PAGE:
I think there is much more that needs to be done to harness the influence and authority that cultural institutions have. There has been often a thin line between their authority as institutions and then their political authority. And therefore they have always been treading very carefully. So when it’s a purely development agenda they are very outgoing and very forward. But when there’s a very thin line as to whether they’re now overstepping that line you find they’re not very assertive. So much as the laws of energy and use of natural resources have been taking place they have not asserted themselves to say yes, we are key actors in all this and we need to be consulted and we need government to recognize that the resources were talking about also have cultural significance and that’s where we come in, because in the past of course they were managing those resources for economic benefit and now they are told that is something beyond their mandate; they are supposed to focus on culture. But even then they can still make a case for land; they can still make a case for natural resources where there’s traditional medicine, there’re secret sites which fall directly under their mandate but they’re not very forthcoming. Government has taken advantage of that and actually not consulted them; but also for government to consult you need to demand and be acknowledged that this is a place where you can make a contribution.
How would you rate the level of responsiveness by oil exploration companies to the call to conserve cultural sites/ heritage while carrying out their activities?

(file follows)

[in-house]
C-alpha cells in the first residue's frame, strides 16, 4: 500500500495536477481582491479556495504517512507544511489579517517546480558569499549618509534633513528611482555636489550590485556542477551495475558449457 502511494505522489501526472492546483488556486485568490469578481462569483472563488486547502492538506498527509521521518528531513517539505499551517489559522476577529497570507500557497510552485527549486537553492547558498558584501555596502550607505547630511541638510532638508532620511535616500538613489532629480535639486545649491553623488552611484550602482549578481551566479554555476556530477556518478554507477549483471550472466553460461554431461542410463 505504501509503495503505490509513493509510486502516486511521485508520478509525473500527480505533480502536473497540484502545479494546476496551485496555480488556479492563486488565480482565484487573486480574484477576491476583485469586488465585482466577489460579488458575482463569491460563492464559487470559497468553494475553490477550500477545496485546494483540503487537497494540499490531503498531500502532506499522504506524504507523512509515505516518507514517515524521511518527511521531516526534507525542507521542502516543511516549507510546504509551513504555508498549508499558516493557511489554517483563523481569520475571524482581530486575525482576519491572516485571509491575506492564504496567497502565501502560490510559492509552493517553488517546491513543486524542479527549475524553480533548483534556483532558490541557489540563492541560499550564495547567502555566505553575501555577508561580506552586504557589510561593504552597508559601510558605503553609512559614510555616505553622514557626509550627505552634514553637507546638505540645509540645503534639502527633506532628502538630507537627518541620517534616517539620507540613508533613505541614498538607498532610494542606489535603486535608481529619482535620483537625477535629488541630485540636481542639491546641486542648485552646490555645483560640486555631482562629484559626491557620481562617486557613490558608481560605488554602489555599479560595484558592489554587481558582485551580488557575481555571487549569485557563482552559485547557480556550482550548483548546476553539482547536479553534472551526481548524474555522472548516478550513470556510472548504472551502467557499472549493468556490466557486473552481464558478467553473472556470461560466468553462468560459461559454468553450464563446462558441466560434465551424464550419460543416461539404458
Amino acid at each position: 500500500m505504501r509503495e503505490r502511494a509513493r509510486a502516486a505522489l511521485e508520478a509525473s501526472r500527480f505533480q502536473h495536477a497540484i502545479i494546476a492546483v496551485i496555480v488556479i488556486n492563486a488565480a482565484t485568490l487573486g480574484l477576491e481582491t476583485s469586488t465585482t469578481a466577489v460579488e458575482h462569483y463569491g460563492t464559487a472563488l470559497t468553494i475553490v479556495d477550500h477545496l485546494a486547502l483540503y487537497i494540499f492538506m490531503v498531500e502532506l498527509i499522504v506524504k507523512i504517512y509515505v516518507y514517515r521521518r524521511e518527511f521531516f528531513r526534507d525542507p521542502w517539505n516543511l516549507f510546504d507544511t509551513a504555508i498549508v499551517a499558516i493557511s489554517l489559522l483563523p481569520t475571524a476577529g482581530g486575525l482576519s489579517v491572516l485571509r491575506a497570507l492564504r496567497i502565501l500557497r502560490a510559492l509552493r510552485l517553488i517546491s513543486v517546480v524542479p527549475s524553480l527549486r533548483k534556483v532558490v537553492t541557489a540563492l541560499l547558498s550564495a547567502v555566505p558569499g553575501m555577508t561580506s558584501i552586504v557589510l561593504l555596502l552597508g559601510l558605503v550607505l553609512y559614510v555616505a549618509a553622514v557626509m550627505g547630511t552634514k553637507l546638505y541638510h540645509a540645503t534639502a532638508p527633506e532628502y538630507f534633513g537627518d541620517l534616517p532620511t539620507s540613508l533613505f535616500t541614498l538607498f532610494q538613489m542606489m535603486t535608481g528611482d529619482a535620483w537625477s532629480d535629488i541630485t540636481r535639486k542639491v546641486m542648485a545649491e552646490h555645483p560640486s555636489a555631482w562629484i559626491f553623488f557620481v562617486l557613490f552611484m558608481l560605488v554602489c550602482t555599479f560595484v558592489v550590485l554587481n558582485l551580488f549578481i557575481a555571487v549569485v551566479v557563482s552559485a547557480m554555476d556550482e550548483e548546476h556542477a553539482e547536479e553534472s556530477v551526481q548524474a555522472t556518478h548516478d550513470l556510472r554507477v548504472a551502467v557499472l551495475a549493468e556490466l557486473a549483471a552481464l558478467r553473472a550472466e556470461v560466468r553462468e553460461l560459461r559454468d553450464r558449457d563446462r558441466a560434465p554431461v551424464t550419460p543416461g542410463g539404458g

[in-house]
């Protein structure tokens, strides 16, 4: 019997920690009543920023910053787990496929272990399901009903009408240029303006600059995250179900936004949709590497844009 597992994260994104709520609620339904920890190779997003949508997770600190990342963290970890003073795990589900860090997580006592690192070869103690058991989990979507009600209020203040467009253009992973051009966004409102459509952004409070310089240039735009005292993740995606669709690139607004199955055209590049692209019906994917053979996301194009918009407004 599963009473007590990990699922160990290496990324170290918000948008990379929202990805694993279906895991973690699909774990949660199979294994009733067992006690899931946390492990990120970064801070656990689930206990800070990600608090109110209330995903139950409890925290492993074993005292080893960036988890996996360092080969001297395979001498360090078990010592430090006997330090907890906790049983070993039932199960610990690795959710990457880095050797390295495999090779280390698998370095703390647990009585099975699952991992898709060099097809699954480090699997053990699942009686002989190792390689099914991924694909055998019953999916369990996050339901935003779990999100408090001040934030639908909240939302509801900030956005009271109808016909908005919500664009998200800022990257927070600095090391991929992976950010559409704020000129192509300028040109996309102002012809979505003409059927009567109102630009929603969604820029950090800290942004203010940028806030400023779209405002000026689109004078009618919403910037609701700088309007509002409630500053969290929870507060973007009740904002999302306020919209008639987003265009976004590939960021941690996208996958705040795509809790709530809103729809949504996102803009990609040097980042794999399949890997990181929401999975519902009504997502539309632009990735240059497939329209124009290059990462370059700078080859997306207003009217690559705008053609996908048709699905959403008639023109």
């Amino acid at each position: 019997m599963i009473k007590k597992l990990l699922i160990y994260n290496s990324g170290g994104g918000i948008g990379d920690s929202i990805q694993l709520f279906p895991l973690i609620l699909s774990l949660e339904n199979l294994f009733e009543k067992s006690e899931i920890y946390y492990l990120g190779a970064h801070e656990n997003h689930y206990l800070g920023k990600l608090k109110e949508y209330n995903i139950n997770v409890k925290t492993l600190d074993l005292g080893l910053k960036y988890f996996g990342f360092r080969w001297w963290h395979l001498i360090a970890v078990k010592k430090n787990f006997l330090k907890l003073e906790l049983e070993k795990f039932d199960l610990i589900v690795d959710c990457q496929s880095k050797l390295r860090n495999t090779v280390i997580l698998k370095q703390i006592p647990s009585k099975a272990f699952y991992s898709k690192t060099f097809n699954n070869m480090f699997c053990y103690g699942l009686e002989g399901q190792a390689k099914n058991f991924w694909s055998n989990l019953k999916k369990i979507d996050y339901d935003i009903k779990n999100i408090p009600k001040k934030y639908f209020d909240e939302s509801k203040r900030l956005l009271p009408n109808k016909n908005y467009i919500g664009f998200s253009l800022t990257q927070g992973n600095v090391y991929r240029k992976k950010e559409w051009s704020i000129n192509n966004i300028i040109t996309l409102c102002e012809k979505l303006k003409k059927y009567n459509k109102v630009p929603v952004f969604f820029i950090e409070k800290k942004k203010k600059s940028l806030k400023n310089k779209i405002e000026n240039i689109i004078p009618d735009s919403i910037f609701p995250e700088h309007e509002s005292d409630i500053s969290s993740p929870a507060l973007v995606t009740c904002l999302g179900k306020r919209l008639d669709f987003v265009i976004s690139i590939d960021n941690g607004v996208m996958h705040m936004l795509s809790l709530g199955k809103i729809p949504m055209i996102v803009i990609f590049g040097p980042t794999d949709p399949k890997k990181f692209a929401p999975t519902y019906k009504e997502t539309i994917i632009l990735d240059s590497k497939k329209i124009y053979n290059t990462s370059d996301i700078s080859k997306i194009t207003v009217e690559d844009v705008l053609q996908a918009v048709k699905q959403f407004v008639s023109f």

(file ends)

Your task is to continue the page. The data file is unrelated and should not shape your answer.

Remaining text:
I think there are a couple that have been quite forthcoming because I know Bunyoro kingdom received funding from think Tullow ( Tullow funded Bunyoro Kingdom to the tune of 1000USD to facilitate construction of a museum that never was. This was meant to enhance the protection of cultural Heritage visa viz oil and gas operations ). They gave them a significant amount of money to build a cultural centre and that was without too much lobbying. They felt that was there corporate social responsibility. But I’m not sure about the others. I have not heard because we’ve done some reviews on the relationship between cultural institutions and these oil companies where they have just gone out of their way to (i) recognize culture matters (ii) to give some incentives to the communities to preserve their culture but (iii) also to find out if they can be guided where there’s a space of cultural significance and if there is any way they can avoid that. That on record has not been very strong. You might want to dig deeper on how a number of sites have been desecrated.
The cultural institutions are more concerned about oil & gas; have they considered other extractives? Because we’ve been to Moroto, the situation there is not so rosy.